Garam masala means “warm blend.” This mixture is representative of the northern Indian region of Punjab. This recipe comes form pages 25 and 26 of Raghavan Iyer’s book, 660 Curries.
1 tbsp coriander seeds
1 tsp cumin seeds
1 tsp whole cloves
½ tsp black peppercorns
½ tsp cardamom seeds from black pods
3 cinnamon sticks (each 3 inches long), broken into smaller pieces
3 fresh or dried bay leaves
1. Preheat a small skillet over medium-heat heat. Add all the spices and the bay leaves, and toast, shaking the skillet every few seconds, until the coriander and cumin turn reddish brown, the cloves, peppercorns, and cardamom turn ash-black, the cinnamon and bay leaves appear brittle and crinkly, and the mixture is highly fragrant, 1 to 2 minutes.
2. Immediately transfer the nutty-smelling spices to a plate to cool. (The longer they sit in the hot skillet, the more likely it is that they will burn, making them bitter and unpalatable.) Once they are cool to the touch, place them in a spice grinder or coffee grinder, and grind until the texture resembles that of finely ground black pepper. (If you don’t allow the spices to cool, the ground blend will acquire unwanted moisture from the heat, making the final blend slightly “cakey.”) The ground blend will be reddish brown and the aroma will be sweet and complex, very different from that of the pre-toasted and post-toasted whole spices.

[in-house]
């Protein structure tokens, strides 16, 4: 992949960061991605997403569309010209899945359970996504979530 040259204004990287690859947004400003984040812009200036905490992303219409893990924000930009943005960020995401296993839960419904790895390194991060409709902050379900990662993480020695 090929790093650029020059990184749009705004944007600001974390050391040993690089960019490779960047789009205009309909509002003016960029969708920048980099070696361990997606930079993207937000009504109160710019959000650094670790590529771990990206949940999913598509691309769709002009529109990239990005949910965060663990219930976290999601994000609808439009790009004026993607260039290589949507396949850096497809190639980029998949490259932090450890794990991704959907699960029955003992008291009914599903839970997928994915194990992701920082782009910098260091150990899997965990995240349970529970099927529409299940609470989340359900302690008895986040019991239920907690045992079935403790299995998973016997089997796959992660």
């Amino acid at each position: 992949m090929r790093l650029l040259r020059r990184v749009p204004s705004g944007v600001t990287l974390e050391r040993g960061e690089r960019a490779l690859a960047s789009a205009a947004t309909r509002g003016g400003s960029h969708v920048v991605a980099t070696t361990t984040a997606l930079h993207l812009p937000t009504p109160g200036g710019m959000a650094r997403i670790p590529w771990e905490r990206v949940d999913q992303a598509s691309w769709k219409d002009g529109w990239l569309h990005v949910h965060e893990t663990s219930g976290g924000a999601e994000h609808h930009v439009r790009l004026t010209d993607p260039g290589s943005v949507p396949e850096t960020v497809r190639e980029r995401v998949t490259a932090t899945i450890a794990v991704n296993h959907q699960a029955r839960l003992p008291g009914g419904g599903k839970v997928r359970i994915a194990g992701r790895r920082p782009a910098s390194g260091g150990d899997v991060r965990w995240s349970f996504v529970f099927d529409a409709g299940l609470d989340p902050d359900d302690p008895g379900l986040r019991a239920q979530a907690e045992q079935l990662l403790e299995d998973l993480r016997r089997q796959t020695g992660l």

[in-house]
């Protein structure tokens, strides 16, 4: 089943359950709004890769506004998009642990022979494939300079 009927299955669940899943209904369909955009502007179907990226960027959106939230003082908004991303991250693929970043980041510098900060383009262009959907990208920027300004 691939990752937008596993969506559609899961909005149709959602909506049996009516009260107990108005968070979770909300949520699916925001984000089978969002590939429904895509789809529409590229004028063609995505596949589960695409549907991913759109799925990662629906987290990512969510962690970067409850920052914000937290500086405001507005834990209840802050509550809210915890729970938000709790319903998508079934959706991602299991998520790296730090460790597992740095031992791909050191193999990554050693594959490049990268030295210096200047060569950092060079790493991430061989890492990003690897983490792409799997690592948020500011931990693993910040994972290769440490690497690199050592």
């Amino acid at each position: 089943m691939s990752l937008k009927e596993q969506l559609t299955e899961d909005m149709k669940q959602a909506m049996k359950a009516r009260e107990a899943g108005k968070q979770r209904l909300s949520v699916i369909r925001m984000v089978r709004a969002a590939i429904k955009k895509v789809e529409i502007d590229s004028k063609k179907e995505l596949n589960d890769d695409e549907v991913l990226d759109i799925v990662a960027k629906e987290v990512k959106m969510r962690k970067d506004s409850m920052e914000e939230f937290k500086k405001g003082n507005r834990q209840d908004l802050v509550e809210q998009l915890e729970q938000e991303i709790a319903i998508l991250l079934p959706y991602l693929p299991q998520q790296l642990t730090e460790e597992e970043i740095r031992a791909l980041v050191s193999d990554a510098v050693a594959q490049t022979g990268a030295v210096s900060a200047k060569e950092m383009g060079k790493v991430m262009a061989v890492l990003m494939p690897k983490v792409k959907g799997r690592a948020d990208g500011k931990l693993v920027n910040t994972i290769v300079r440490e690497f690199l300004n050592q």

3. Store in a tightly sealed container, away from excess light, heat, and humidity, for up to 2 months. Do not refrigerate.
Makes ¼ cup.